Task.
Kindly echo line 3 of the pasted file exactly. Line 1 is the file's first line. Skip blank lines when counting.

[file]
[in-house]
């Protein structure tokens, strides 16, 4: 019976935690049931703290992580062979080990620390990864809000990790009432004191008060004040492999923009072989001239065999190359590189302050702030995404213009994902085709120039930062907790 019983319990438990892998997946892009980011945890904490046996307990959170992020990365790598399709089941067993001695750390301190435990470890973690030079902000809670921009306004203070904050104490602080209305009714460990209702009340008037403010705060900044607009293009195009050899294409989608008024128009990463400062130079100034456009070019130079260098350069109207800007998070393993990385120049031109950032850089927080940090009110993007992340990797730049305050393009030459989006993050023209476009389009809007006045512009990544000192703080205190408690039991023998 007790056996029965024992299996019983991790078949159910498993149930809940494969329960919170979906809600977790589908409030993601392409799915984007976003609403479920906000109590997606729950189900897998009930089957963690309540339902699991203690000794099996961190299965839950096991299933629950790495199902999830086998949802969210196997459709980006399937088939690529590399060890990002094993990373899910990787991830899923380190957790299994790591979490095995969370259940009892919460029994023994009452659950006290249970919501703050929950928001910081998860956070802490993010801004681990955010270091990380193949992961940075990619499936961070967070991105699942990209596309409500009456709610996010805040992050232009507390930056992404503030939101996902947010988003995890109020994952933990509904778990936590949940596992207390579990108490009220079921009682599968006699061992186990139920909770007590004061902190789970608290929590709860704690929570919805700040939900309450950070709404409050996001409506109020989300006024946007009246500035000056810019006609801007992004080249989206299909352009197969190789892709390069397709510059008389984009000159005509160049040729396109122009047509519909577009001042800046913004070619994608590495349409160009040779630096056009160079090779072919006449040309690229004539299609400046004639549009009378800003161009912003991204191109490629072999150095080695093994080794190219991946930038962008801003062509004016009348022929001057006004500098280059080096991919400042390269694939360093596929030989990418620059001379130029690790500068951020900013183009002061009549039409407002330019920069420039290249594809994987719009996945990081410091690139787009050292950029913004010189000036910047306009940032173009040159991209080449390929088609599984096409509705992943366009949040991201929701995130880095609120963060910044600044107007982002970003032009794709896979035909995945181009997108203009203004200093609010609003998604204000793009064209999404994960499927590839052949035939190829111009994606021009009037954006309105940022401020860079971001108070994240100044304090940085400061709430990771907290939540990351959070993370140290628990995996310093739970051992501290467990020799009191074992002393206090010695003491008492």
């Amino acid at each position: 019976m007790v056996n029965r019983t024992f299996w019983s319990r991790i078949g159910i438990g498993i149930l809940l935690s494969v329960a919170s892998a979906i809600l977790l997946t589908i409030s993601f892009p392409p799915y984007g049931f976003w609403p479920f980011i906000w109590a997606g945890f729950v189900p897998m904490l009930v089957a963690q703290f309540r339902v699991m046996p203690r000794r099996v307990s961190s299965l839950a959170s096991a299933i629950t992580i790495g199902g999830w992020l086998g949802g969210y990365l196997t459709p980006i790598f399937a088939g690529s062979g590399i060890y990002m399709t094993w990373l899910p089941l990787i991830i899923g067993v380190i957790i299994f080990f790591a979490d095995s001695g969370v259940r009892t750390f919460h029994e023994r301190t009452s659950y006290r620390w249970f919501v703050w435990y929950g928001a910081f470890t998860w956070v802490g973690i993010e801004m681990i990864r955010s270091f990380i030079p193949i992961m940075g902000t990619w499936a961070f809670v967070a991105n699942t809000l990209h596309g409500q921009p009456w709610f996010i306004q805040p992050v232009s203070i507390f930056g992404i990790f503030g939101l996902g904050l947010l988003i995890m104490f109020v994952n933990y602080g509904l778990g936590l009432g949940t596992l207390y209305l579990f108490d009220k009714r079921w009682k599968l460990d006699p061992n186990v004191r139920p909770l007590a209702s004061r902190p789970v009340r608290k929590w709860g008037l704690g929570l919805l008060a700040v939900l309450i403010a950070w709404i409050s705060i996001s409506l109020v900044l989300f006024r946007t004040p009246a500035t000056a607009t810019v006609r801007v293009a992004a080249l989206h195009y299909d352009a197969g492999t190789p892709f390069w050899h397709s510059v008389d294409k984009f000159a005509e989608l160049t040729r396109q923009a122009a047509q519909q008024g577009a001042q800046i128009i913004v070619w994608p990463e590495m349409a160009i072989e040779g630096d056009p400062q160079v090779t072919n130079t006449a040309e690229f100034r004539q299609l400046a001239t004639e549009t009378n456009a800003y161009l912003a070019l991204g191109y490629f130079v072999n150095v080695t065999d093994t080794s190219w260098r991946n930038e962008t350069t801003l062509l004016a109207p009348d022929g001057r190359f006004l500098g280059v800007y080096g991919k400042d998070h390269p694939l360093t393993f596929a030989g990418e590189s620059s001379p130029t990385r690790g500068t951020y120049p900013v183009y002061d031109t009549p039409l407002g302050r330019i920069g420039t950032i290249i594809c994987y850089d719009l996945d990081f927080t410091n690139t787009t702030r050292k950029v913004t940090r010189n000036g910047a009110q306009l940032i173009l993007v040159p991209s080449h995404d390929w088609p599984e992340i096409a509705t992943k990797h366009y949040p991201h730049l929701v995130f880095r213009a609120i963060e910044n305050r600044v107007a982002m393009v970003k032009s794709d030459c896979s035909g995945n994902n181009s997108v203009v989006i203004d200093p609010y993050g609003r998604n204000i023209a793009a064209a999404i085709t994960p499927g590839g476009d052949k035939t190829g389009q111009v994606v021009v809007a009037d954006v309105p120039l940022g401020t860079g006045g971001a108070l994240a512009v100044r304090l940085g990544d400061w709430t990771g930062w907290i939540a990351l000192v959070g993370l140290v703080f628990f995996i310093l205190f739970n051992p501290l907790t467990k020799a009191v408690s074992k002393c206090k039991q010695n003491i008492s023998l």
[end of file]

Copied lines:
């Amino acid at each position: 019976m007790v056996n029965r019983t024992f299996w019983s319990r991790i078949g159910i438990g498993i149930l809940l935690s494969v329960a919170s892998a979906i809600l977790l997946t589908i409030s993601f892009p392409p799915y984007g049931f976003w609403p479920f980011i906000w109590a997606g945890f729950v189900p897998m904490l009930v089957a963690q703290f309540r339902v699991m046996p203690r000794r099996v307990s961190s299965l839950a959170s096991a299933i629950t992580i790495g199902g999830w992020l086998g949802g969210y990365l196997t459709p980006i790598f399937a088939g690529s062979g590399i060890y990002m399709t094993w990373l899910p089941l990787i991830i899923g067993v380190i957790i299994f080990f790591a979490d095995s001695g969370v259940r009892t750390f919460h029994e023994r301190t009452s659950y006290r620390w249970f919501v703050w435990y929950g928001a910081f470890t998860w956070v802490g973690i993010e801004m681990i990864r955010s270091f990380i030079p193949i992961m940075g902000t990619w499936a961070f809670v967070a991105n699942t809000l990209h596309g409500q921009p009456w709610f996010i306004q805040p992050v232009s203070i507390f930056g992404i990790f503030g939101l996902g904050l947010l988003i995890m104490f109020v994952n933990y602080g509904l778990g936590l009432g949940t596992l207390y209305l579990f108490d009220k009714r079921w009682k599968l460990d006699p061992n186990v004191r139920p909770l007590a209702s004061r902190p789970v009340r608290k929590w709860g008037l704690g929570l919805l008060a700040v939900l309450i403010a950070w709404i409050s705060i996001s409506l109020v900044l989300f006024r946007t004040p009246a500035t000056a607009t810019v006609r801007v293009a992004a080249l989206h195009y299909d352009a197969g492999t190789p892709f390069w050899h397709s510059v008389d294409k984009f000159a005509e989608l160049t040729r396109q923009a122009a047509q519909q008024g577009a001042q800046i128009i913004v070619w994608p990463e590495m349409a160009i072989e040779g630096d056009p400062q160079v090779t072919n130079t006449a040309e690229f100034r004539q299609l400046a001239t004639e549009t009378n456009a800003y161009l912003a070019l991204g191109y490629f130079v072999n150095v080695t065999d093994t080794s190219w260098r991946n930038e962008t350069t801003l062509l004016a109207p009348d022929g001057r190359f006004l500098g280059v800007y080096g991919k400042d998070h390269p694939l360093t393993f596929a030989g990418e590189s620059s001379p130029t990385r690790g500068t951020y120049p900013v183009y002061d031109t009549p039409l407002g302050r330019i920069g420039t950032i290249i594809c994987y850089d719009l996945d990081f927080t410091n690139t787009t702030r050292k950029v913004t940090r010189n000036g910047a009110q306009l940032i173009l993007v040159p991209s080449h995404d390929w088609p599984e992340i096409a509705t992943k990797h366009y949040p991201h730049l929701v995130f880095r213009a609120i963060e910044n305050r600044v107007a982002m393009v970003k032009s794709d030459c896979s035909g995945n994902n181009s997108v203009v989006i203004d200093p609010y993050g609003r998604n204000i023209a793009a064209a999404i085709t994960p499927g590839g476009d052949k035939t190829g389009q111009v994606v021009v809007a009037d954006v309105p120039l940022g401020t860079g006045g971001a108070l994240a512009v100044r304090l940085g990544d400061w709430t990771g930062w907290i939540a990351l000192v959070g993370l140290v703080f628990f995996i310093l205190f739970n051992p501290l907790t467990k020799a009191v408690s074992k002393c206090k039991q010695n003491i008492s023998l």